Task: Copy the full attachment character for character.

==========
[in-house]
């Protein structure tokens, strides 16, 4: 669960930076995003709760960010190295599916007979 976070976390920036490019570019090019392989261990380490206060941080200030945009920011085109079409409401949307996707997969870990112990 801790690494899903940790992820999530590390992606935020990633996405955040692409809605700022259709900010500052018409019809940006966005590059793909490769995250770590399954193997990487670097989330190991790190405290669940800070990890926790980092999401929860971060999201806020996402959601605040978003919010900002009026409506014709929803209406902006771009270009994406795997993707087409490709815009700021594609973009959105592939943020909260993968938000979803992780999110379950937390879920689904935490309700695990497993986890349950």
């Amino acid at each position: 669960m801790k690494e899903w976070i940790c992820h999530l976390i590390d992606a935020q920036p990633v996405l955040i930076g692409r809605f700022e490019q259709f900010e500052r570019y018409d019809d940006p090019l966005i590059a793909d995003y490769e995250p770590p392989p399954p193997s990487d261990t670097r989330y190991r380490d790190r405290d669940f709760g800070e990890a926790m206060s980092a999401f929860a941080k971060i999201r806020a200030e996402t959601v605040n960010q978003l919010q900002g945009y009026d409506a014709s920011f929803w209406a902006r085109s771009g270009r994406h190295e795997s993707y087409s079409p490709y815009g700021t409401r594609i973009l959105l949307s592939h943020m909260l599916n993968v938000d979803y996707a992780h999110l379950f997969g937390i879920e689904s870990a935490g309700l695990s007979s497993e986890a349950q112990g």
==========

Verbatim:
[in-house]
């Protein structure tokens, strides 16, 4: 669960930076995003709760960010190295599916007979 976070976390920036490019570019090019392989261990380490206060941080200030945009920011085109079409409401949307996707997969870990112990 801790690494899903940790992820999530590390992606935020990633996405955040692409809605700022259709900010500052018409019809940006966005590059793909490769995250770590399954193997990487670097989330190991790190405290669940800070990890926790980092999401929860971060999201806020996402959601605040978003919010900002009026409506014709929803209406902006771009270009994406795997993707087409490709815009700021594609973009959105592939943020909260993968938000979803992780999110379950937390879920689904935490309700695990497993986890349950």
């Amino acid at each position: 669960m801790k690494e899903w976070i940790c992820h999530l976390i590390d992606a935020q920036p990633v996405l955040i930076g692409r809605f700022e490019q259709f900010e500052r570019y018409d019809d940006p090019l966005i590059a793909d995003y490769e995250p770590p392989p399954p193997s990487d261990t670097r989330y190991r380490d790190r405290d669940f709760g800070e990890a926790m206060s980092a999401f929860a941080k971060i999201r806020a200030e996402t959601v605040n960010q978003l919010q900002g945009y009026d409506a014709s920011f929803w209406a902006r085109s771009g270009r994406h190295e795997s993707y087409s079409p490709y815009g700021t409401r594609i973009l959105l949307s592939h943020m909260l599916n993968v938000d979803y996707a992780h999110l379950f997969g937390i879920e689904s870990a935490g309700l695990s007979s497993e986890a349950q112990g």